The devices used by Wodehouse in his fiction have been explored and catalogued by several critics, notably linguist Robert A. Hall, Jr. in his The Comic Style of P. G. Wodehouse. Hall has identified and documented such workings as inventive word formations, transferred epithets, and comic misunderstandings among characters arising from lexicographic or syntactic confusion, among many others. Yet most critics and readers alike agree that critiquing Wodehouse's humor is, as Punch put it, like taking a spade to a soufflé. The majority of commentators have been content simply to applaud his accomplishment. A few commentators have posited the existence of satiric intent in Wodehouse's work while others have suggested the polar opposite: that he was simply an adoring chronicler of an outmoded and cruel class system. A few reviewers have found his comedy not at all humorous. Yet most critics and readers agree with Auberon Waugh, that Wodehouse created “a world of gentleness and simplicity where everything solemn or threatening is seen, in the last analysis, to be hopelessly funny.”
The Pothunters (novel) 1902
Tales of St. Austin's (short stories) 1903
Love among the Chickens (novel) 1906
Mike (novel) 1909
The Swoop! Or, How Clarence Saved England (short stories) 1909
The Man Upstairs, and Other Stories (short stories) 1914
Something New (novel) 1915; also published as Something Fresh, 1915
Piccadilly Jim (novel) 1917
My Man Jeeves (short stories) 1919
Indiscretions of Archie (short stories) 1921
The Clicking of Cuthbert (short stories) 1922; also published as Golf without Tears, 1924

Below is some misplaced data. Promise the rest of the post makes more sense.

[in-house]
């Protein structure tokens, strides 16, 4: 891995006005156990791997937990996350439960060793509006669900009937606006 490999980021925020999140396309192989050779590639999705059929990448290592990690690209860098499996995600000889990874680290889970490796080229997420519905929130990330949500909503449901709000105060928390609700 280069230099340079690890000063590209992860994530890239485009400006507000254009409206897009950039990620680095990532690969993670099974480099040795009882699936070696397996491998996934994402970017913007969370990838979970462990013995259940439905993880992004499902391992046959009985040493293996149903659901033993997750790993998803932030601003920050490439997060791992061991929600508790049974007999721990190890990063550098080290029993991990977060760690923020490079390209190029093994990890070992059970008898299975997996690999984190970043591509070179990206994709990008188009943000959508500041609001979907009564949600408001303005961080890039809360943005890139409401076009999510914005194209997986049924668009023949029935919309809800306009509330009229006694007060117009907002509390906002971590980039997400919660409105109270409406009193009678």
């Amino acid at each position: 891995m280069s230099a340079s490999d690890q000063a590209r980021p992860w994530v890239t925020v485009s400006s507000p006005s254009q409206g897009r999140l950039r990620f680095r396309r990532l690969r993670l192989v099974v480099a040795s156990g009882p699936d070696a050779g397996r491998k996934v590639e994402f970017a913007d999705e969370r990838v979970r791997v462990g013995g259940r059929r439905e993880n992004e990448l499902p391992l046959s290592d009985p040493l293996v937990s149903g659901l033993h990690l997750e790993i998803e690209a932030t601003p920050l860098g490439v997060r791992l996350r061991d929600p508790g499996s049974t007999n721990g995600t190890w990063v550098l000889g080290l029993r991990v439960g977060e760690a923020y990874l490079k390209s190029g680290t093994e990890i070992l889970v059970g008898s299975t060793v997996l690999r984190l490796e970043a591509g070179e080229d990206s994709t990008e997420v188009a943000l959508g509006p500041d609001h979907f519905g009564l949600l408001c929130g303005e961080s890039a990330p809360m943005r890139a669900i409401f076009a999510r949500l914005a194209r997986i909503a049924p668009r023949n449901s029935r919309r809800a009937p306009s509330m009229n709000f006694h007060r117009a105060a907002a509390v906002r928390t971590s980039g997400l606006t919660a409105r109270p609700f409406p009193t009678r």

The Inimitable Jeeves (short stories) 1923; also published as Jeeves, 1923
Leave it to Psmith (novel) 1923
Carry on, Jeeves (short stories) 1925
Meet Mr. Mulliner (short stories) 1927
The Small Bachelor (novel) 1927
Mr. Mulliner Speaking (short stories) 1929
Very Good, Jeeves (short stories) 1930
Jeeves Omnibus (short stories) 1931
Mulliner Nights (short stories) 1933
Brinkley Manor (novel) 1934; also published as Right Ho,...
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SOURCE: “Jeeve's England,” in National Review, December 11, 1995, p 132.
[In the following essay, originally written in 1961, Lejeune claims that The Ice in the Bedroom is “an exhibition of easy mastery, of familiar skill, as incomparable in its special way as Fred Astaire's dancing.”]
This year P. G. Wodehouse, whose world is ageless spring-time, celebrates his eightieth birthday; and his new book, The Ice in the Bedroom, gives us an opportunity to pay our respects. It is his best book for some while; an exhibition of easy mastery, of familiar skill, as incomparable in its special way as Fred Astaire's dancing. He has written scores of books just as good, of course; but the point is that no one else has.